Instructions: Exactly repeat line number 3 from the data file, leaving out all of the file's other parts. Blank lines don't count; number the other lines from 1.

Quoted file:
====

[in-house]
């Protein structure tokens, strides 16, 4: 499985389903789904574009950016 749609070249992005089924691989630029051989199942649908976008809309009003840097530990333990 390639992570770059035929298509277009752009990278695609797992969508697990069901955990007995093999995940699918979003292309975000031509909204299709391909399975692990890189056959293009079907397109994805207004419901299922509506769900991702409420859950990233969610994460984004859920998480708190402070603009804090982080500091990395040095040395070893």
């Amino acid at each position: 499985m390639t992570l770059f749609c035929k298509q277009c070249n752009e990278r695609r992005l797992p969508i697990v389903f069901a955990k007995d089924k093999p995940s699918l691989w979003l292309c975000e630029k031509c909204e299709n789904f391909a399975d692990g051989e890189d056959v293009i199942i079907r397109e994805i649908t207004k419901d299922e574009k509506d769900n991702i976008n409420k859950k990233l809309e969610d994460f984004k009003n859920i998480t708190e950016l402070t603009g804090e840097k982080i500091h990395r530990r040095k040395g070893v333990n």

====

């Amino acid at each position: 499985m390639t992570l770059f749609c035929k298509q277009c070249n752009e990278r695609r992005l797992p969508i697990v389903f069901a955990k007995d089924k093999p995940s699918l691989w979003l292309c975000e630029k031509c909204e299709n789904f391909a399975d692990g051989e890189d056959v293009i199942i079907r397109e994805i649908t207004k419901d299922e574009k509506d769900n991702i976008n409420k859950k990233l809309e969610d994460f984004k009003n859920i998480t708190e950016l402070t603009g804090e840097k982080i500091h990395r530990r040095k040395g070893v333990n």